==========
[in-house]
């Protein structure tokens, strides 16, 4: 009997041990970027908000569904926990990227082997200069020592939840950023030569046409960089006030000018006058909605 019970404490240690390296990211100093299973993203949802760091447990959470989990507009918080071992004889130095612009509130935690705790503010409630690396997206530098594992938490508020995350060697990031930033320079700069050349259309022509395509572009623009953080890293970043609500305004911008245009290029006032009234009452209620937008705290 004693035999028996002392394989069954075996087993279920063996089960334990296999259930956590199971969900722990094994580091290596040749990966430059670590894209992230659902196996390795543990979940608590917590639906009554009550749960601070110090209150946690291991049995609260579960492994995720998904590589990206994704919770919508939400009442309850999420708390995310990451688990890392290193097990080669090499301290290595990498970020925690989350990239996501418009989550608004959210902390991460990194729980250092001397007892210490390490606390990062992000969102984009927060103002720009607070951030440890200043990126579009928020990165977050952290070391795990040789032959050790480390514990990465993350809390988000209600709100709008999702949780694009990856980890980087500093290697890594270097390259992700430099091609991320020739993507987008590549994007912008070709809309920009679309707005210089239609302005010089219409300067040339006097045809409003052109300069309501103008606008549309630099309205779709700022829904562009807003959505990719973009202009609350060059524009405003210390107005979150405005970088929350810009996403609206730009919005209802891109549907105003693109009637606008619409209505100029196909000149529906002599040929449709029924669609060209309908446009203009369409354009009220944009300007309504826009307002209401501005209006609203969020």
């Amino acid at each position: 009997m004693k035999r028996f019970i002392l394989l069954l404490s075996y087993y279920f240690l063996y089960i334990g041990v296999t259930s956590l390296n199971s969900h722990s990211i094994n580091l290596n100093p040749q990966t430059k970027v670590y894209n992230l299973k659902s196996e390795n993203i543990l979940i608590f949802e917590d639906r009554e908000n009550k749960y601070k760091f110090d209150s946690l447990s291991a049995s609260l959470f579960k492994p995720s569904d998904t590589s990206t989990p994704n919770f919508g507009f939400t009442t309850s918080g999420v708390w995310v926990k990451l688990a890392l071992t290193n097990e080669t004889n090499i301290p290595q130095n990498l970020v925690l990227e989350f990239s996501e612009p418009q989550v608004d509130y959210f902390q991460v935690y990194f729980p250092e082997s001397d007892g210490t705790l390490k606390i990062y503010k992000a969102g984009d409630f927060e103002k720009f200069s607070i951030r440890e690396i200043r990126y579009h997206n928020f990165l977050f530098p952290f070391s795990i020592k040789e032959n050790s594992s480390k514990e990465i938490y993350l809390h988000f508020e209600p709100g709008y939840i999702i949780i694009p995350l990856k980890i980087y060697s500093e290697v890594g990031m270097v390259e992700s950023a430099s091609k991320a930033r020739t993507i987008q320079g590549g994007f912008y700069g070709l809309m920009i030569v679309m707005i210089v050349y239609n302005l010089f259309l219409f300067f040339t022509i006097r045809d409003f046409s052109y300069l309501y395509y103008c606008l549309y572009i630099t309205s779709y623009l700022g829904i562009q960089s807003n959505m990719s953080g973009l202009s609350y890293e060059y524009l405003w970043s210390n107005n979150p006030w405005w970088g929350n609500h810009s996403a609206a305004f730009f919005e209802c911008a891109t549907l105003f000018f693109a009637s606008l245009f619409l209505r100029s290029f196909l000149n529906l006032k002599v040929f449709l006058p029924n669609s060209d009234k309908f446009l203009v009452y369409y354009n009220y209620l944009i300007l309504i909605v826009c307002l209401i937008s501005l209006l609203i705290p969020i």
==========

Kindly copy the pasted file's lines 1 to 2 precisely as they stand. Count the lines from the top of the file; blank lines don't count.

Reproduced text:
[in-house]
């Protein structure tokens, strides 16, 4: 009997041990970027908000569904926990990227082997200069020592939840950023030569046409960089006030000018006058909605 019970404490240690390296990211100093299973993203949802760091447990959470989990507009918080071992004889130095612009509130935690705790503010409630690396997206530098594992938490508020995350060697990031930033320079700069050349259309022509395509572009623009953080890293970043609500305004911008245009290029006032009234009452209620937008705290 004693035999028996002392394989069954075996087993279920063996089960334990296999259930956590199971969900722990094994580091290596040749990966430059670590894209992230659902196996390795543990979940608590917590639906009554009550749960601070110090209150946690291991049995609260579960492994995720998904590589990206994704919770919508939400009442309850999420708390995310990451688990890392290193097990080669090499301290290595990498970020925690989350990239996501418009989550608004959210902390991460990194729980250092001397007892210490390490606390990062992000969102984009927060103002720009607070951030440890200043990126579009928020990165977050952290070391795990040789032959050790480390514990990465993350809390988000209600709100709008999702949780694009990856980890980087500093290697890594270097390259992700430099091609991320020739993507987008590549994007912008070709809309920009679309707005210089239609302005010089219409300067040339006097045809409003052109300069309501103008606008549309630099309205779709700022829904562009807003959505990719973009202009609350060059524009405003210390107005979150405005970088929350810009996403609206730009919005209802891109549907105003693109009637606008619409209505100029196909000149529906002599040929449709029924669609060209309908446009203009369409354009009220944009300007309504826009307002209401501005209006609203969020």